Soon, these will not be the driods you are looking for…

  6. Lune

    It’s worse than that. Tim Johnson is from South Dakota, the state which first threw out its usury laws in the early 80s in a conscious effort to attract credit card issuers to their state. Ever notice that every credit card bill you get is mailed from either SD or DE?

    So JPM is not just Johnson’s largest contributor, it’s likely one of the largest employers in his state. While former chairman Dodd was frequently derided as the senator from Hedgistan given the high concentration of hedge funds in CT, don’t for a minute assume anyone from SD (or DE like a certain VP…) is less dependent on the financial industry for their state’s economy…

    1. Woodrow Wilson

      “Ever notice that every credit card bill you get is mailed from either SD or DE?” –

      Entities file in Delaware because of their short Statute of Limitations.

      1. Gov'mint Banking

        Ever notice how things really started to go to hell faster than ever before in the 80s? (for some folks)

      2. Lune

        That’s why every corporation in general incorporates in DE (among other business-friendly regulations). But the reason for credit card companies specifically is because DE and SD have no usury laws and very lax credit card regulations in general, and so by HQ’ing your credit card operations there, you can get around a whole bunch of regulations that other states try to impose to protect their residents.

        Check out this link for an interesting history of the Supreme Court decision that started it all:

        1. alex

          Don’t blame the Supremes for this one. Marquette was a simple case of federal law, and the authority to regulate interstate commerce, trumping state law. But there has been nothing to stop congress from passing a federal anti-usury law an any time in the last 34 years.

          1. diptherio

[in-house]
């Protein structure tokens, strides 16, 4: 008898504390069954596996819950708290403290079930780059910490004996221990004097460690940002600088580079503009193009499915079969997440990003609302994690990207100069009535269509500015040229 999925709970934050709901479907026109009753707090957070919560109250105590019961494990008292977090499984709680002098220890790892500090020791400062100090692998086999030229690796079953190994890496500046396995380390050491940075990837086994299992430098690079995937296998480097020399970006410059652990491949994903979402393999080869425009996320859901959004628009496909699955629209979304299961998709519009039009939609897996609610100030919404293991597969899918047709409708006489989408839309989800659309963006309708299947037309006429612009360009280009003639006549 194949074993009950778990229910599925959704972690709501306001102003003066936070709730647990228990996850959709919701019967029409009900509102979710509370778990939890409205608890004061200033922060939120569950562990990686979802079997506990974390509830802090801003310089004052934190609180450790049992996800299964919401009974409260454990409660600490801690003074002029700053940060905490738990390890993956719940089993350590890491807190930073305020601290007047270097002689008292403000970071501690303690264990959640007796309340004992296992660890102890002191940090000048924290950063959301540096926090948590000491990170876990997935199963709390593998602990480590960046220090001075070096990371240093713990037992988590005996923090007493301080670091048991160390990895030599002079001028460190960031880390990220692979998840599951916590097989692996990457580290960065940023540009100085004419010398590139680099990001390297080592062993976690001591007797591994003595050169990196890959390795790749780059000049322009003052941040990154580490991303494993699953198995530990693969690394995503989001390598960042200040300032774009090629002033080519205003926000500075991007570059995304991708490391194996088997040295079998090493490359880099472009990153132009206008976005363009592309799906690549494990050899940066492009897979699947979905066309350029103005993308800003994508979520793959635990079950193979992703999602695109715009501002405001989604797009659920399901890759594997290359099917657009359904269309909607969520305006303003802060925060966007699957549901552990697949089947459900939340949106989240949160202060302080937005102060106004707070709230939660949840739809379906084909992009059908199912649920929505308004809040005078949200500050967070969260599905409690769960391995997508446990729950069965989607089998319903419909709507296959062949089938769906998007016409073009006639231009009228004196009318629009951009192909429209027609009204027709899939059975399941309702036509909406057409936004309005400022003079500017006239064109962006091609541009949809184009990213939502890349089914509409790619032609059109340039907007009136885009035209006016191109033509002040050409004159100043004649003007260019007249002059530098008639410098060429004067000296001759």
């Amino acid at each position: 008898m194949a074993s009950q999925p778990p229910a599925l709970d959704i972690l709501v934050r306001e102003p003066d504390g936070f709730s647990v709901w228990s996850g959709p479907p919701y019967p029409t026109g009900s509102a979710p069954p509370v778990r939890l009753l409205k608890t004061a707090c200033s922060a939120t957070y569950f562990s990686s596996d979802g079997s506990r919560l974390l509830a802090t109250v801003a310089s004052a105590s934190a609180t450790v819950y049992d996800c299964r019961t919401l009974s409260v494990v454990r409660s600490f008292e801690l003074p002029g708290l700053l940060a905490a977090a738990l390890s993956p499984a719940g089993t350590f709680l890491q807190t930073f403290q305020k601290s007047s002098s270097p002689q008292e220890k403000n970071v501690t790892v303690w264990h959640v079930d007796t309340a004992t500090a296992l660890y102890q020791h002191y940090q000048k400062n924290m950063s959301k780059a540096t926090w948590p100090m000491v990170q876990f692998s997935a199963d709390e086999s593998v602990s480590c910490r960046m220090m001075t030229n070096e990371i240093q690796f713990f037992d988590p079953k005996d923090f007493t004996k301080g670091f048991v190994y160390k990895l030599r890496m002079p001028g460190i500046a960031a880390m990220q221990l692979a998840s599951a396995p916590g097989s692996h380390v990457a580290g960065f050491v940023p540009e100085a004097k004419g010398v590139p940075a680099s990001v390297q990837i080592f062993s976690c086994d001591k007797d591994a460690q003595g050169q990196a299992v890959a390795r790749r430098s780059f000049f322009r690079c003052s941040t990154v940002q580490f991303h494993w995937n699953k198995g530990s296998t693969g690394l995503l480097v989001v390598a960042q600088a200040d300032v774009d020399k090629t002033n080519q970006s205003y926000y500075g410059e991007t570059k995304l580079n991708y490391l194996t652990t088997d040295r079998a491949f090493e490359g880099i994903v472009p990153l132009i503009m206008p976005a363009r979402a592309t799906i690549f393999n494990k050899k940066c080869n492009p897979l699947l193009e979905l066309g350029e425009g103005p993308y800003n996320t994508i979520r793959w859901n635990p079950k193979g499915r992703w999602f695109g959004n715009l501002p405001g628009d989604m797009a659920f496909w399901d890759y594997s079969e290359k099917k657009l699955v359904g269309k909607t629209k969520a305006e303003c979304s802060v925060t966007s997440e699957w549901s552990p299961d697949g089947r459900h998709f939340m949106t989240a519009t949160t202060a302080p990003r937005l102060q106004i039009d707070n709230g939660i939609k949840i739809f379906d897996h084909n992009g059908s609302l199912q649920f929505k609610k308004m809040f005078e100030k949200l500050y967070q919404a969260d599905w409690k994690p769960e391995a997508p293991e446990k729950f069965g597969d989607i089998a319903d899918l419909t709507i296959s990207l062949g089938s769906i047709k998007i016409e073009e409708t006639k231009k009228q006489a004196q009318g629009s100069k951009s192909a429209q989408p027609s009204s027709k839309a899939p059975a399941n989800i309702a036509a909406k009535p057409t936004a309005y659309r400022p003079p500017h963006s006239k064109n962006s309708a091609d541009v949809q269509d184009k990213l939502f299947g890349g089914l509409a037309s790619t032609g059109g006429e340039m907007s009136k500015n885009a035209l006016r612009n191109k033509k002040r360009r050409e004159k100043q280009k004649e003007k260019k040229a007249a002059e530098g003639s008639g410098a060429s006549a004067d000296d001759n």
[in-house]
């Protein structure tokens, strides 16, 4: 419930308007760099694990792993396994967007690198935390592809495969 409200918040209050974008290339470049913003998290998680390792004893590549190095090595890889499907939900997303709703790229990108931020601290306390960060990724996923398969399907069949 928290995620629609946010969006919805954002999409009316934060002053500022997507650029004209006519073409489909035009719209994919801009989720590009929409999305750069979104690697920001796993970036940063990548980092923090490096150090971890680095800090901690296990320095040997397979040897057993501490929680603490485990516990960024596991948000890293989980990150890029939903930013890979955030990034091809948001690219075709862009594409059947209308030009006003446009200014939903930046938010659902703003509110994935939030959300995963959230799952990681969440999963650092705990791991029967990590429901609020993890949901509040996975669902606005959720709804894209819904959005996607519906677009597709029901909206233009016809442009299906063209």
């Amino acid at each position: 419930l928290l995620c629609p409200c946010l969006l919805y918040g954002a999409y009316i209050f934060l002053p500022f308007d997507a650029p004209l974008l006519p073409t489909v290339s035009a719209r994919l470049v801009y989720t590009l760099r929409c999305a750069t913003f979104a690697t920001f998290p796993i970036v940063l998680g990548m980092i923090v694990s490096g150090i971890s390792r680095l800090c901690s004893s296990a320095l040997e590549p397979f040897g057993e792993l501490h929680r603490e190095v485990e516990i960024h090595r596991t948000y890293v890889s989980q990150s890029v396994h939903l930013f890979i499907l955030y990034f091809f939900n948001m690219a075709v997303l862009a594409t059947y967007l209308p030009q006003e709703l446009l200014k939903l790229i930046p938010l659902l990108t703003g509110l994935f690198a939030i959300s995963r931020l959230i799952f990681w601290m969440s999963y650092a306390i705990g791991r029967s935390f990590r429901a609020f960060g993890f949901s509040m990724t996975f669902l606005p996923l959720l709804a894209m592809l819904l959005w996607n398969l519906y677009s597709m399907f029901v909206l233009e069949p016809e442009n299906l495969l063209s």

“But there has been nothing to stop congress from passing a federal anti-usury law…”

            Nothing besides the usual corruption and conflicts of interest. Really, that’s all you need to stop most good ideas.

  7. mac

    Probably this is a way to allow Jamie a platform to tell the world what a good fellow he is.
    Sort of the Senate PR Division of JPM.

  8. Hugh

    I see the hearing unfolding something like this:

    Johnson: I have always believed in your wonderfulcality, Mr. Dimon, but I must admit this has been shaken a bit by recent events, but not so much that a glib explanation and contributions to my PAC won’t fix.

    Dimon: Mistakes were made, by others, but even though I had no way of knowing about any of this until it was too late, I blame myself because that is what CEOs with god complexes do no matter how unfair the criticism. I would just like to add that the problem that I had no part in creating has been fixed and your check is in the mail.

    Johnson: Well then, the photo-op for the rubes having been completed, that about covers everything we need to discuss. Hearing adjourned.

    1. past tense

      Senator- Thank you for coming today.

      Dimon- Fuck you.

      Senator- We are here to talk about JPM, and the losses that have occured over the past few weeks.

      Dimon- I’ve been with your daughter over the last few weeks.

      Senator- Now, now, let’s get back to the point…

      Dimon- Yes, I agree, I’m bored with her…send me the next one. Can someone please call for my jet so I can get the fuck out of here?

      1. Up the Ante

        Senator- Thank you for coming today.

        Dimon- Fuck you [you fukking ingrate].

        Senator- We are here to talk about JPM, and the losses that have occured over the past few weeks.

        Dimon- I’ve been with your daughter over the last few weeks.

        Senator- Now, now, let’s get back to the point…

        Dimon- Then is to become now, is it? I think not, these events Are timestamped.

    2. Up the Ante

      Johnson: .. and if any of my subordinates, my political aides, even breath a word in Jon Corzine’s direction, rest assured Mr. Dimonopoulos Heads Will Roll. Session adjourned.

  9. freedomny

    There won’t be any “pitbull” types bites here, or even growls. More likely the slobering licks from a lab.

  10. KnotRP

    We have to be forward looking!
    [we’ve scorched every bit of ground we’ve covered to date]

    Mittack Obombney for Presidential Banker Puppet in 2012!
    I can’t wait for the “Look Forward” Posters to come out.

    Freedom of Choice, it’s what you want.
    Freedom from Choice, it’s what you’ve got. (Devo)